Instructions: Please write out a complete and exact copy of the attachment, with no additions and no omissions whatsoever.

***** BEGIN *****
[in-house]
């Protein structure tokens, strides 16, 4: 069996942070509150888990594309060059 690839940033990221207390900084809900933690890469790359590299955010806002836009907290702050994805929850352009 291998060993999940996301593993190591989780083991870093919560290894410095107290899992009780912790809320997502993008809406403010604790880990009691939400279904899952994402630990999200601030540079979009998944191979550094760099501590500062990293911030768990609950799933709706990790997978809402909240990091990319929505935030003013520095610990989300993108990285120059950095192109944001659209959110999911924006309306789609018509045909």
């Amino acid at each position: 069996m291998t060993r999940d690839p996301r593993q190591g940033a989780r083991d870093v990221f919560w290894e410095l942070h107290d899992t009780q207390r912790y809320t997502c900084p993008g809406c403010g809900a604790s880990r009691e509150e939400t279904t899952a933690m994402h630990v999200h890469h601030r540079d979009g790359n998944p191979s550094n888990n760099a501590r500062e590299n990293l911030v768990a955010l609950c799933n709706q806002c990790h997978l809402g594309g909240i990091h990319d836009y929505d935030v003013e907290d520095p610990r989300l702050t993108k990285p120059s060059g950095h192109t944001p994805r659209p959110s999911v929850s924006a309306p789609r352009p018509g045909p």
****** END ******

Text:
[in-house]
């Protein structure tokens, strides 16, 4: 069996942070509150888990594309060059 690839940033990221207390900084809900933690890469790359590299955010806002836009907290702050994805929850352009 291998060993999940996301593993190591989780083991870093919560290894410095107290899992009780912790809320997502993008809406403010604790880990009691939400279904899952994402630990999200601030540079979009998944191979550094760099501590500062990293911030768990609950799933709706990790997978809402909240990091990319929505935030003013520095610990989300993108990285120059950095192109944001659209959110999911924006309306789609018509045909």
């Amino acid at each position: 069996m291998t060993r999940d690839p996301r593993q190591g940033a989780r083991d870093v990221f919560w290894e410095l942070h107290d899992t009780q207390r912790y809320t997502c900084p993008g809406c403010g809900a604790s880990r009691e509150e939400t279904t899952a933690m994402h630990v999200h890469h601030r540079d979009g790359n998944p191979s550094n888990n760099a501590r500062e590299n990293l911030v768990a955010l609950c799933n709706q806002c990790h997978l809402g594309g909240i990091h990319d836009y929505d935030v003013e907290d520095p610990r989300l702050t993108k990285p120059s060059g950095h192109t944001p994805r659209p959110s999911v929850s924006a309306p789609r352009p018509g045909p």